Originally posted by adeline_AhMei 4) How do I check whether am I running iptables or ipchains. How do allow port 137 and 139.
If you are using the 2.2 kernels then try running
and see if there is any mention of DENYing or DROPing packets anywhere.
Originally posted by adeline_AhMei 5) Can you kindly explain "If any of these boxes are on the internet I suggest that you make sure the netbios ports are DROP (ed) at the firewall. ". I have successfully connected adelineh (samba server) to the internet, anything related?
If you connect your Samba server to the web it will look like a Windows machine and you'll probably find that you'll get people trying to exploit the Samba server. By setting up a filewall to drop all packets on you NetBIOS ports you make yourself a little safer. I'd concentrate on getting the server working first though! Then have a look at some of the postings in the Security forum... have a search for posts by 'Raz'.
1) For the hosts allow = x.x.x.x, is this supposed to be included in the hosts.allow file? Does it refers to the subnet mask?
You can either include a set of machines on the allow = line or you can include a group of machines as Jamie did in his example. If you have just a few machines, under 5, you should probably just list the ip address of the machines that you want connected.
allow = 10.0.0.199 10.0.0.191 10.0.0.192
This allows the three machines mentioned above. The allow statement below will permit access to the three above as well as the other 254 IP address that fall between 1 and 254:
allow = 10.0.0.
2) So under the netconf, I should not include other hosts except the localhost rite?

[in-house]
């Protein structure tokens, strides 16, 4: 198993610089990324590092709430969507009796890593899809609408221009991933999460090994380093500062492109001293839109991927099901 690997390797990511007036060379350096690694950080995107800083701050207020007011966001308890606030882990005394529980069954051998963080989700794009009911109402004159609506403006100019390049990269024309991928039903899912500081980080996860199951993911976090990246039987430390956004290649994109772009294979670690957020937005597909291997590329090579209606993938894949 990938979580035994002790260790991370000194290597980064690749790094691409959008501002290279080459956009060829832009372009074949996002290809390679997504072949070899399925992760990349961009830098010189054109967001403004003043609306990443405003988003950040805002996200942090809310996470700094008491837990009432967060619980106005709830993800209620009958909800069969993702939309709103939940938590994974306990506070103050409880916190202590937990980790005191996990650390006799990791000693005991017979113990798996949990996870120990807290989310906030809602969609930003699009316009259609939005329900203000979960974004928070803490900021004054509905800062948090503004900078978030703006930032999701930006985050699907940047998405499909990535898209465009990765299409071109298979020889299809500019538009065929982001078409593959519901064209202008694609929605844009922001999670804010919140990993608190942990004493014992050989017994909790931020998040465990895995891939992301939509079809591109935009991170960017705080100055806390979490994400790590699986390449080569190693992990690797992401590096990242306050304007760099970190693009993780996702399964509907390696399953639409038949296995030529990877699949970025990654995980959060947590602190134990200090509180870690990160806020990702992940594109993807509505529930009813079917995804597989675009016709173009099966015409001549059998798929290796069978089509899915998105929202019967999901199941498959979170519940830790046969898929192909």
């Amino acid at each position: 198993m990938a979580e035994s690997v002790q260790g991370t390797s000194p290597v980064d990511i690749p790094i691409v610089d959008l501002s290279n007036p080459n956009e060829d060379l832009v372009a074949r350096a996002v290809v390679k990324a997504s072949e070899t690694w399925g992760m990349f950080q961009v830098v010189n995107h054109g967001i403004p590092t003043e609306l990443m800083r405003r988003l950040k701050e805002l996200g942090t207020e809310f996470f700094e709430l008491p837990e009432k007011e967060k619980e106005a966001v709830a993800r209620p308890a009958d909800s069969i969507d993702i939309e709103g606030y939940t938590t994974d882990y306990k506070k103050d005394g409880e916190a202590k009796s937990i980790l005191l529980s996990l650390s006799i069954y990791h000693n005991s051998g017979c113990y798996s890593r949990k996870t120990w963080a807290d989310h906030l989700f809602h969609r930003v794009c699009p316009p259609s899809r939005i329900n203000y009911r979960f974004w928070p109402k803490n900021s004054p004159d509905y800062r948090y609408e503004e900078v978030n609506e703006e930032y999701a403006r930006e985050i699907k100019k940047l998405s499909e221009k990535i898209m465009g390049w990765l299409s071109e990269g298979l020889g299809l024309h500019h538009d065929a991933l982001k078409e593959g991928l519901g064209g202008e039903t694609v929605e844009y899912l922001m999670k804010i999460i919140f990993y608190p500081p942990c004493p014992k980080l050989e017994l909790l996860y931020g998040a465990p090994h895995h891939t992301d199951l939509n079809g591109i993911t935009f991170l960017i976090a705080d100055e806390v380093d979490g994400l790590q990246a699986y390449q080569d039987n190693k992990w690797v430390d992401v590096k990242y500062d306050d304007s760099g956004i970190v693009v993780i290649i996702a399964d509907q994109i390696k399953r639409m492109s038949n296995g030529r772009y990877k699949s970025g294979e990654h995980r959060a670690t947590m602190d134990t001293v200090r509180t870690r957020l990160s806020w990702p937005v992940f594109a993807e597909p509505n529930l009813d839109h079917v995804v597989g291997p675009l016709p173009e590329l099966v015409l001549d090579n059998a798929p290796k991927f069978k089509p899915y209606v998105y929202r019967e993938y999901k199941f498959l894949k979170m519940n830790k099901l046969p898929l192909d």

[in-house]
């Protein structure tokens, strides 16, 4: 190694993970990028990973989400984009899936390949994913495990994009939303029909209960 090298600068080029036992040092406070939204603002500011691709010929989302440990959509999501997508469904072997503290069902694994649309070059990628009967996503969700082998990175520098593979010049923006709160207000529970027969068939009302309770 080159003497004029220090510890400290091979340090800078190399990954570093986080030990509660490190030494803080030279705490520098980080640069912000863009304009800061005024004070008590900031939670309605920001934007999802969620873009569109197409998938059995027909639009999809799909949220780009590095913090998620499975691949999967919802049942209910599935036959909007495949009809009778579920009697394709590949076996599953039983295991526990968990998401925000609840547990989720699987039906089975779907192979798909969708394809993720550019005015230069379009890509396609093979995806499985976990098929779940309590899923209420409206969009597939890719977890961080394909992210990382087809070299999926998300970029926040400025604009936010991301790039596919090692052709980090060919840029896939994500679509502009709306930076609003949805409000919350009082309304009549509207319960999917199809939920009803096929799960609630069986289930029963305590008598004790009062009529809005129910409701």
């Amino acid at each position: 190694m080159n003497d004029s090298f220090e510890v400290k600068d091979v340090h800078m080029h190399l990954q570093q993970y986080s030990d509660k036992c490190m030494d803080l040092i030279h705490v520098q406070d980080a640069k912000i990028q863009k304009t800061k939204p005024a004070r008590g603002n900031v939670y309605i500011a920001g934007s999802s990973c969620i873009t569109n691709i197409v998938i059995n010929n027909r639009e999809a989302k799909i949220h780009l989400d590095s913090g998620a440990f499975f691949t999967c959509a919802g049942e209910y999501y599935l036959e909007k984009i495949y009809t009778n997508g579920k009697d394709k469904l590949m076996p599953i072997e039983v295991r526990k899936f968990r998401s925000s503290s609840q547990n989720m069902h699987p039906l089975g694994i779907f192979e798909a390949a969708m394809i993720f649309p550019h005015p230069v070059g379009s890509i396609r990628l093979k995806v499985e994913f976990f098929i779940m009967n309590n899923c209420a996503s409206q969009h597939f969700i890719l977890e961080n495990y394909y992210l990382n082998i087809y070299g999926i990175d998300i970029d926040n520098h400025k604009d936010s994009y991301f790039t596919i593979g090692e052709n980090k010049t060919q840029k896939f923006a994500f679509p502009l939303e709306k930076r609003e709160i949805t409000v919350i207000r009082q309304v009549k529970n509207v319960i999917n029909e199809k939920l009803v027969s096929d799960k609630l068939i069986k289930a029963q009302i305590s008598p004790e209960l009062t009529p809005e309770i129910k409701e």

I don't use netconf. I'm assuming, by your question, that you are talking about the /etc/hosts file. I'm not sure if it's required by samba, but if you or a process needs to lookup a machine by IP or name you will need to list all of your machines there.
2) When i received the error "Connection refused", what should i do?
That probably means that nothing is listening on the port or that a process may be listening, but may not like the connecting process. Try this:
telnet localhost 139
And see if you get a Conection Refused error. My machine will connect and just sit there. Type "Ctl- ] " to get out. If you still get a Connection Refused error then recheck the 'md' daemons with the ps command as Jamie pointed out to you.
Check the smb log files that get created in /var/log. I think they are named samba.???, something like that. They may give you a clue at what the problem is. Also don't forget about /var/log/messages and /var/log/syslog files.
3) For networking b/w linux to linux station, should i use smbclient or telnet?
The smbclient would be used for file sharing and telnet sessions for teminal sessions.
Not to confuse you more, but for linux to linux file system shares NFS (Network File System) would probably be a bit easier and faster than running samba.
I don't know if you have looked at the samba how-to document. It is a great reference, and if you follow it page-by-page you will have samba up and running in no time.